The following weekend saw Barking Woodville make a first visit to the Park under that name (Woodville had twice previously played at St. Albans). It was another wet day with the highlight being a goal by Groom as he started out on a run of scoring in nine consecutive games. The match finished at 1-1.
The Welshmen of London Welsh followed up their victory from earlier in the season to hand the Saints their heaviest, and last, defeat of the season when winning 4-1 at Clarence Park on 20th February. The visitors XI showed seven changes from the first game while the Town side had just two alterations. Gentle’s run of 15 games in goal came to an end the following week as Dickerson played his first game since announcing his retirement at the start of the season. Dicky’s return coincided with a return to winning ways with St. Mary’s Hospital being despatched 5-2.
Goals flow during end of season run-in
The Pinks were now back into their stride and in winning all of the final eight games of the season racked up another 38 goals. Seven of those goals came against the Royal Artillery on 6th March. The Royalists had a completely different XI from the side that played at the Park in January and fared a good deal worse. Allen scored a hat-trick and Groom bagged a pair with the duo repeating the feat a week later when Clarence were beaten 7-2 at Clarence Park . Gentle reappeared for his 16th and final game in goal.
An injury during the first half of the Saints 5-3 win over the 2nd Coldstream Guards on 20th March brought to an end Groom’s goal-fest but he still chipped in with another brace before being sidelined. Tommy Lloyd, playing at inside-right, also scored a couple during a personal run of scoring in five consecutive games. Also on the scoresheet was Jimmy Dimmock who, in claiming the second goal of the game, had the honour scoring the Saints 100th goal of the season, a tally last achieved in 1888-89.
Tyrell Paul Margetson (left) became the sixth goalkeeper to represent the Saints since the start of the season and celebrated his first outing between the posts since the final game of the previous season by keeping a clean sheet during the visit of Anerley at the end of February. The play of the Anerley side was said to have been on the rough side and were frequently pulled up by referee Wagstaffe Simmons. Groom scored twice to complete his run of doing so for four successive games.
After scoring three fives and two sevens during the previous five games, St. Albans settled on just two goals to see off Bowes Park on 3rd April. The north London club were paying their seventh visit to the City but goals by Lloyd and Groom saw them suffer a fourth defeat in that time. The attendance was far lower than had been anticipated but a cold wind, later supplemented by rain, convinced the locals that this was not a day to venture outside. The Saints were without a game on the 10th but Clarence Park did not lay idle as Stanville and St. Albans Abbey did battle there with the former coming out on top 1-0, Wagstaffe Simmons took charge of the whistle.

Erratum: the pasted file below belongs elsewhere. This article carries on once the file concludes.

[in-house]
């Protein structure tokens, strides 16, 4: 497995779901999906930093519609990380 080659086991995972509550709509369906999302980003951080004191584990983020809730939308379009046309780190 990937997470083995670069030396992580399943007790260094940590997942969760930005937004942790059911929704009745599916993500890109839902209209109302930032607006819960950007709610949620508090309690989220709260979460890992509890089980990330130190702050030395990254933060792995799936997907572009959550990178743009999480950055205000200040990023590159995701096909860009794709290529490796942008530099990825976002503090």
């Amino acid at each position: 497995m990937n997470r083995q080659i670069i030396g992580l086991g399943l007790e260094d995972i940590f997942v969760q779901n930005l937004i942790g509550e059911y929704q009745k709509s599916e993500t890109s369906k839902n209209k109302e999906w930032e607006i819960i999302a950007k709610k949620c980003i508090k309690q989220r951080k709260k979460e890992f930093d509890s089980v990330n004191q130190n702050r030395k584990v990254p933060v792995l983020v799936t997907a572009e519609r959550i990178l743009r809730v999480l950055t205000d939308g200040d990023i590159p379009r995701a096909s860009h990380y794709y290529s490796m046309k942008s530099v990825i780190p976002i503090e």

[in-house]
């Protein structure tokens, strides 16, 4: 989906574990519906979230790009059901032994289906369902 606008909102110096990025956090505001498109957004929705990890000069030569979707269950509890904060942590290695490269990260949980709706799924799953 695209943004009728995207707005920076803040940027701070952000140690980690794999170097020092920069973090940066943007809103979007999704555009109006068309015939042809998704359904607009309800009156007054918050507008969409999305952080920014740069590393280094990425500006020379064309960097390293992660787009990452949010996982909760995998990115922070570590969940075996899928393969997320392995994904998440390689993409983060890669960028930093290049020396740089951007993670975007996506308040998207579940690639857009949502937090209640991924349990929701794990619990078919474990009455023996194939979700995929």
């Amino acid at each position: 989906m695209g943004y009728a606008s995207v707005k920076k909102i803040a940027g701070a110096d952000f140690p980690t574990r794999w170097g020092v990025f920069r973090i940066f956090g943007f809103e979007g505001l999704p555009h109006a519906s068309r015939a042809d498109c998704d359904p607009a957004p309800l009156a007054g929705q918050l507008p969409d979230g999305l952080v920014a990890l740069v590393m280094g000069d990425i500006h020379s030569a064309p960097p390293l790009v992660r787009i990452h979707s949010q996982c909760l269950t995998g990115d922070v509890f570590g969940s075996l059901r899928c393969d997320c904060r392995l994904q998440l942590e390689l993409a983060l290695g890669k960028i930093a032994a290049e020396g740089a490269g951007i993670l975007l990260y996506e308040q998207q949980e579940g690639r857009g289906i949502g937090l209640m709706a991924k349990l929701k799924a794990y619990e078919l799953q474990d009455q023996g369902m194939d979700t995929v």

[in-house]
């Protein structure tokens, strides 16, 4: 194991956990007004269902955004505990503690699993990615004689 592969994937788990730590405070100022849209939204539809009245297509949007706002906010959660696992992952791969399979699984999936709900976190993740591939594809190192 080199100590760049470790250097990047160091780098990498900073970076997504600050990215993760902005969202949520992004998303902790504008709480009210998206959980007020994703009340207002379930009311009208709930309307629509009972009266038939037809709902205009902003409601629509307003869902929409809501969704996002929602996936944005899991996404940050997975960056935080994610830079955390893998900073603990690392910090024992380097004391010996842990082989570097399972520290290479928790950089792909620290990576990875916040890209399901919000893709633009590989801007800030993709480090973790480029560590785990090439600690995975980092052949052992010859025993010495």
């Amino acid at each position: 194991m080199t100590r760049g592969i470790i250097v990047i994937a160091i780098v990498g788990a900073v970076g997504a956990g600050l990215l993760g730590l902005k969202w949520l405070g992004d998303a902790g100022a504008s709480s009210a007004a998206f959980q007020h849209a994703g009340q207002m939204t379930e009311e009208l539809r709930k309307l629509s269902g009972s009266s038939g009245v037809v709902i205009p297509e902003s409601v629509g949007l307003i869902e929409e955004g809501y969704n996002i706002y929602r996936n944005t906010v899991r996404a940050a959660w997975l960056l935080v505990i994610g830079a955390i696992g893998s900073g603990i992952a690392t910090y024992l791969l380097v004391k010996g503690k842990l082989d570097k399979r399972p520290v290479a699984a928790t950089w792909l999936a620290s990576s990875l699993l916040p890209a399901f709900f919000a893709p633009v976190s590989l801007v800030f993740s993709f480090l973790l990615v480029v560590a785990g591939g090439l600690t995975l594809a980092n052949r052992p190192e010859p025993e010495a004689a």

Top Hats v The Bonnets
St. Albans had just two friendlies to fulfil to complete the season but on the Easter Saturday, 17th April, indulged themselves in a game of pure slapstick as all of the players dressed up in costumes of characters of the era. The weather had once again been quite dreadful in the morning, heavy rain, but relented just prior to the kick off to enable a reasonable number of spectators to make their way to the Park.
The first inkling that the spectators had of something unusual taking place was to be greeted by the gentleman at the turnstile wearing a bonnet and old-fashioned shawl. The youngsters handing out the match cards wore blue and white costumes, representative of Jack Tar (merchant and Royal Navy seafarers).
The teams were addressed as the Top Hats playing the Bonnets. The Bonnets consisted of players dressed up in women's attire (Ye Gentler Sex) while other members of the club (Ye Sterner Sex) wore costumes depicting well-known men of the day and distant past. George Wagstaffe Simmons refereed the game dressed as ye Ancient Beadle while his linesmen were Percy Sharpe (Old Mother Shipton) and William Payne (ye Sloppe). The two teams were: